News

Off the Top

What California's audit of a skilled nursing giant might find

by

2 comments

"We're understaffed almost every single day. Sometimes we don't have enough soap or towels," said Maria Martinez at a recent hearing before California's Joint Legislative Audit Committee. Martinez, a certified nursing assistant employed at a Marin County skilled nursing facility for 27 years, was describing a decline in care after the facility was bought by Brius, the same company that purchased five Humboldt County skilled nursing facilities in 2011. Martinez described having to dry patients with paper towels due to a lack of supplies and not being able to provide proper care to residents.

"They're getting reimbursements from MediCal, from MediCare, and not paying enough for our patients' care," she said. "They're making themselves richer. Somebody needs to do something about it."

Martinez's testimony came in support of a June 28 request by North Coast state legislators Sen. Mike McGuire and Assemblymember Jim Wood that the state audit how the California Department of Public Health, Department of Health Services and Office of Statewide Health Planning and Development oversee companies such as Brius. Specifically, the letter to the audit committee requests that it examine the scope and role of related party transactions in companies like Brius. Related party transactions are business deals between entities that share a common owner or special business relationship. In 2016, a Journal investigation revealed that, in 2015, Humboldt County skilled nursing facilities owned by Brius shunted roughly $4.6 million back into a management company, medical supply company and lease-holder all associated with Brius' owner, Shlomo Rechnitz, effectively turning the $4.6 million in expenses into revenue for Rechnitz's other companies.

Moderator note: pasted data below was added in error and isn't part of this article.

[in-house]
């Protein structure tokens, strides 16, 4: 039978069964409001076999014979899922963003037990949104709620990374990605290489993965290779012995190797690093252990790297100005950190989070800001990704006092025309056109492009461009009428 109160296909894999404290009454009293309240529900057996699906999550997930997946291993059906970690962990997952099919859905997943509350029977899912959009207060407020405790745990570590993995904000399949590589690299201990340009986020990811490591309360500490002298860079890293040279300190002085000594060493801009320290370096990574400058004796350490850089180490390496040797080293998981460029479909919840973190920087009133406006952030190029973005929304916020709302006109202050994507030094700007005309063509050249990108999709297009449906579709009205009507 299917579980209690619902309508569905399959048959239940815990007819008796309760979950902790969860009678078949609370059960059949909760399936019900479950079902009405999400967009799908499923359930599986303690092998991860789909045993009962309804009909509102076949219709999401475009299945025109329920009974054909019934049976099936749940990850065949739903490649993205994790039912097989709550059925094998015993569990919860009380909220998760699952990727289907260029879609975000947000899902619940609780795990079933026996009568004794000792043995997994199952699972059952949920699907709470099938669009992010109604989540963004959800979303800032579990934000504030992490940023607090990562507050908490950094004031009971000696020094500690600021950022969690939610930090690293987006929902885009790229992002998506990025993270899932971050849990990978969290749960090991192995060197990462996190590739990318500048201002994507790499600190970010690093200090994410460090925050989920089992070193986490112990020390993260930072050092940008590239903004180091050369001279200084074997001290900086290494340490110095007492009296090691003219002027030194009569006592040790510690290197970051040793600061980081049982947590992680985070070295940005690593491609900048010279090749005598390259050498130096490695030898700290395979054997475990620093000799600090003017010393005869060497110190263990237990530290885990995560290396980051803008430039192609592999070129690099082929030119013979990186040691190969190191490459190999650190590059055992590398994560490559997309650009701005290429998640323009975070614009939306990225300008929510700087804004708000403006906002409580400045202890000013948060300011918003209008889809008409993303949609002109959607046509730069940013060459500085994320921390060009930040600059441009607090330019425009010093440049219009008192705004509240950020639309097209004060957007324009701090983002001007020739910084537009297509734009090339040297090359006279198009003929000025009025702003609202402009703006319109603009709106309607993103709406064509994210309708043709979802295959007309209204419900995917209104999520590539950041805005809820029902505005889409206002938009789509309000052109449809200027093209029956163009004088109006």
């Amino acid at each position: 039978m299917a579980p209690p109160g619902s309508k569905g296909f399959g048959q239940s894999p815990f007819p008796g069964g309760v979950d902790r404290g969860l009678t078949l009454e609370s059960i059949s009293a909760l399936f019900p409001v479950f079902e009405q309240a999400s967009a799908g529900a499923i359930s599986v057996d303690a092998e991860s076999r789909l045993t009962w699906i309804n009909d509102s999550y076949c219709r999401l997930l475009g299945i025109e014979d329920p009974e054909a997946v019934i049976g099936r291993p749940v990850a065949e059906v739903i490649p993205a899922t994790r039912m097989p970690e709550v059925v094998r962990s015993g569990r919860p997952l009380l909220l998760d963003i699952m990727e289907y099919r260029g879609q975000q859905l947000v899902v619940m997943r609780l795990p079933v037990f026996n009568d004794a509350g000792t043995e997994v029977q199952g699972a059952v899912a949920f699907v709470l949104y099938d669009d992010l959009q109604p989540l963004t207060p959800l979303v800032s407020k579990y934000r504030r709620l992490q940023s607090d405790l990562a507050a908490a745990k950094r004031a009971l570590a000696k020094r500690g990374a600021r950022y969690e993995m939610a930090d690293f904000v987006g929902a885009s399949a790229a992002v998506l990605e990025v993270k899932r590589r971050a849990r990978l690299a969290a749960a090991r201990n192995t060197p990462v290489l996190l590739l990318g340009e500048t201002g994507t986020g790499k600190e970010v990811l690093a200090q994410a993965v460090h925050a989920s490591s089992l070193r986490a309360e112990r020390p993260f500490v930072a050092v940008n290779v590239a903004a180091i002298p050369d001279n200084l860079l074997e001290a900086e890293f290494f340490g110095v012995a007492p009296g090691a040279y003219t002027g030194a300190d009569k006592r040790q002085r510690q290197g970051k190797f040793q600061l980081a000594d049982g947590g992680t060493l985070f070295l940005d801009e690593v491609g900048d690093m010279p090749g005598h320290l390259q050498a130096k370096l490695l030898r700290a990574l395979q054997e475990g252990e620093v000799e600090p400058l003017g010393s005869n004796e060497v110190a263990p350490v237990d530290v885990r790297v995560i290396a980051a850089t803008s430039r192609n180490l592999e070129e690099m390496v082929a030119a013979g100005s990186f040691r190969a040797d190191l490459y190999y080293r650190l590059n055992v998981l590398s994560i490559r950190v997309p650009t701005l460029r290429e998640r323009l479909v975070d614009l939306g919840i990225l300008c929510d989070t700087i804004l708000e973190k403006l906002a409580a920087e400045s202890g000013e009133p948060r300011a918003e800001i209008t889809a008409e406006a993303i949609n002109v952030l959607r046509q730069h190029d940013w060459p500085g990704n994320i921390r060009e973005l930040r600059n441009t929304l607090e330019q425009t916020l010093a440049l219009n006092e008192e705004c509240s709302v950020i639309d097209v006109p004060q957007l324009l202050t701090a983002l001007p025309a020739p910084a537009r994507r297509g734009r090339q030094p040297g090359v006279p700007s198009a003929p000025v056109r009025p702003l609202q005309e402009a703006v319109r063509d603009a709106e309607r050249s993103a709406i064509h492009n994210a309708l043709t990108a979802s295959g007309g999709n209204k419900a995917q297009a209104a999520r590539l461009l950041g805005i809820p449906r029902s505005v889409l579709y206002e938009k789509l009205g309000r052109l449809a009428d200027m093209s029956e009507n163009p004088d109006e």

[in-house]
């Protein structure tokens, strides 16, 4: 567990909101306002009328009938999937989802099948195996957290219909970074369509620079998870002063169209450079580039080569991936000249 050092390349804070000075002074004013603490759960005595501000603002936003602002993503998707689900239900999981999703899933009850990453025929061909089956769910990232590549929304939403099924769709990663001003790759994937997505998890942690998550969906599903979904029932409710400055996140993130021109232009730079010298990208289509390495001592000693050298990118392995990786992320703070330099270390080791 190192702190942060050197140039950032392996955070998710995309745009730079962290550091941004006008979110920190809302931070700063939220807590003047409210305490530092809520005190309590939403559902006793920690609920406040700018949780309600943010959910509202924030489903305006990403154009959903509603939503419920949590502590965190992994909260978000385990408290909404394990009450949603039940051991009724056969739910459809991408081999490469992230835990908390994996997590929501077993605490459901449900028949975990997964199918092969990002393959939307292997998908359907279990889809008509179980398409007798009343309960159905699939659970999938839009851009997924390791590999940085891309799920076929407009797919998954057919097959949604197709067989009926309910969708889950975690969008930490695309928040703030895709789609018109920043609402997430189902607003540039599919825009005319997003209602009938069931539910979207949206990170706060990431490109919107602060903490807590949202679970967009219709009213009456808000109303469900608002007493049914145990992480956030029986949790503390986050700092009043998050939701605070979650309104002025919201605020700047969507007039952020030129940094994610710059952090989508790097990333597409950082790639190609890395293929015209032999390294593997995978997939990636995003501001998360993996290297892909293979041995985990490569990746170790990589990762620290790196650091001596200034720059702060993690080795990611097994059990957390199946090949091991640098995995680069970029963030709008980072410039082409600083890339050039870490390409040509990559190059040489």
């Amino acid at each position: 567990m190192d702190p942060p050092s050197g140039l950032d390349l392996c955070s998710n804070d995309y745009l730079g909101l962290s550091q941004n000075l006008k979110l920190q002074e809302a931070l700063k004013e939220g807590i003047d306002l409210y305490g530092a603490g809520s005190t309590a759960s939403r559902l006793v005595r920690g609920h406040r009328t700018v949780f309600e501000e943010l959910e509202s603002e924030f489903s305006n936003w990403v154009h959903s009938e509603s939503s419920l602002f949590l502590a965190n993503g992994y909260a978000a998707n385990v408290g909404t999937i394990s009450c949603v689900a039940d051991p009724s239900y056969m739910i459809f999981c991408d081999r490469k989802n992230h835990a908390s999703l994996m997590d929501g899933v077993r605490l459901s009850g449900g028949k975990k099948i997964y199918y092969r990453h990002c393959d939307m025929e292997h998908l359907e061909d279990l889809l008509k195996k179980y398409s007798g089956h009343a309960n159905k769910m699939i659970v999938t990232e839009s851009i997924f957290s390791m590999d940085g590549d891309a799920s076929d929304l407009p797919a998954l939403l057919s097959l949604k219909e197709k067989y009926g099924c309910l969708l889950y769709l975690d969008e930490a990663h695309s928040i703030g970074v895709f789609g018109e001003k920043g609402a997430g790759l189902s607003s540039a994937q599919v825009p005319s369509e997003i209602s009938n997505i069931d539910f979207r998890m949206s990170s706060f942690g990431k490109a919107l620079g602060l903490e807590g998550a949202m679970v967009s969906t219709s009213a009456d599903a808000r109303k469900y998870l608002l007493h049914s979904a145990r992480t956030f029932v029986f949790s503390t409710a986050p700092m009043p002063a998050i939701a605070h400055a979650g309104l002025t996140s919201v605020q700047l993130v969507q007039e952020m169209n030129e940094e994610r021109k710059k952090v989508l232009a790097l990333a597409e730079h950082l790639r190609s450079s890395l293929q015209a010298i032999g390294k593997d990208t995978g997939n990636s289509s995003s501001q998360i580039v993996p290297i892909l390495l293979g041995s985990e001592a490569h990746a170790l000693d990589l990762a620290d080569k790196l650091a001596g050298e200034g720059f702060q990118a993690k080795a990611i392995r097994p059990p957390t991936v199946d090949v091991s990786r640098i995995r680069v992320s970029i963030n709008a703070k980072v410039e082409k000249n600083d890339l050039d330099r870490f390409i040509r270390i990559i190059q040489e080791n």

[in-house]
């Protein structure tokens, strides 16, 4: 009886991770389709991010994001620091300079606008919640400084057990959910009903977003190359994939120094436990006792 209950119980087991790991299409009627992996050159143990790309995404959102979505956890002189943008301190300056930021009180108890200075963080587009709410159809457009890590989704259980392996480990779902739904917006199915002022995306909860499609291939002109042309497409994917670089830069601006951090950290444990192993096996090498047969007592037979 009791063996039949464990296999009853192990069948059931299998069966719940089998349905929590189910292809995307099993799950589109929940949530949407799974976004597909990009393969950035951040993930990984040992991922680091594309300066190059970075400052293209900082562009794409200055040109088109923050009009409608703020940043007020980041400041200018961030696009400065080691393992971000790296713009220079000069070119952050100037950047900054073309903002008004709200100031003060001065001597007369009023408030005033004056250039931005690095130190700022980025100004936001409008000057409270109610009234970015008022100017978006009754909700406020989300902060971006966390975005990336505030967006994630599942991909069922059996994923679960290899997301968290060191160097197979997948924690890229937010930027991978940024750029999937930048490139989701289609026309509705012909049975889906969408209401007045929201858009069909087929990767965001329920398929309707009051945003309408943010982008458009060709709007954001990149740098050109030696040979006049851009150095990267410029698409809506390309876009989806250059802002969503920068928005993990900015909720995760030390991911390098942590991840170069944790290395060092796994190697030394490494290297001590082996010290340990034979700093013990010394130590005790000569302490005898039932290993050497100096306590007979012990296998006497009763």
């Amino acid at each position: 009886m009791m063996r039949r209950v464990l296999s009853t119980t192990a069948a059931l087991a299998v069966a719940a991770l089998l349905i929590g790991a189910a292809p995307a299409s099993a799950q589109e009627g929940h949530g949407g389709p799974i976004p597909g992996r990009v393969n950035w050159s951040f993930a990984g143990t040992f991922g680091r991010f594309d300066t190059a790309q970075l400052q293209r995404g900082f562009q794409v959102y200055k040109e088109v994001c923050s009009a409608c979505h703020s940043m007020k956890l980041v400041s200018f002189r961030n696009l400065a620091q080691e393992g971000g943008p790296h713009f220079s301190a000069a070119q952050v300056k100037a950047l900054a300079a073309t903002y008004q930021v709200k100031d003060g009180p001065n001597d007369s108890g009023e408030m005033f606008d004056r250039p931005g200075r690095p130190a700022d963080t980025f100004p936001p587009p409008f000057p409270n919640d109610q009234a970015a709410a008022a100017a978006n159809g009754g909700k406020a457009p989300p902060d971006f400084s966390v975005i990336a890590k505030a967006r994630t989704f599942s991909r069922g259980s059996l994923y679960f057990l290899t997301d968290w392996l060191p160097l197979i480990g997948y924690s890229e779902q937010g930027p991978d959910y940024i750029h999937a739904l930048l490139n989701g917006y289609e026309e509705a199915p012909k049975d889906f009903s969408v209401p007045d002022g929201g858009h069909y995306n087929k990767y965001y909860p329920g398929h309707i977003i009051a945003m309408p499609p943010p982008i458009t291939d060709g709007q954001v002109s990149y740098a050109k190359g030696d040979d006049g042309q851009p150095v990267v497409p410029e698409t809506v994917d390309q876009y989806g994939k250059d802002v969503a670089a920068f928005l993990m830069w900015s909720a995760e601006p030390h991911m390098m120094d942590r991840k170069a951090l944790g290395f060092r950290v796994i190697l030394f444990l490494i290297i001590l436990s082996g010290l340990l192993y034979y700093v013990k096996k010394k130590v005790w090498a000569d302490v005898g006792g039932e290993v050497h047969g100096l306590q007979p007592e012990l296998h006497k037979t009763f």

McGuire referenced the deaths of two Humboldt County patients — one allegedly from a neglected pressure sore and another from lack of oxygen after allegedly being abandoned in a hotel room — as evidence that public funds are not translating to proper patient care in Humboldt facilities. (The deaths of these two men are part of a lawsuit being brought by Janssen Malloy, LLC this fall. See "Blind, Sick, Alone," May 4.)

"Quality care has not always been part of their mission," McGuire said at the hearing, a note of anger in his voice. "We must protect patients, especially those who are receiving state funds."

McGuire referred back to the 2016 standoff between Brius and Partnership HealthPlan of California, saying that Brius had "used patients as pawns" and leveraged its monopoly on local skilled nursing beds to demand higher reimbursements from the MediCal provider.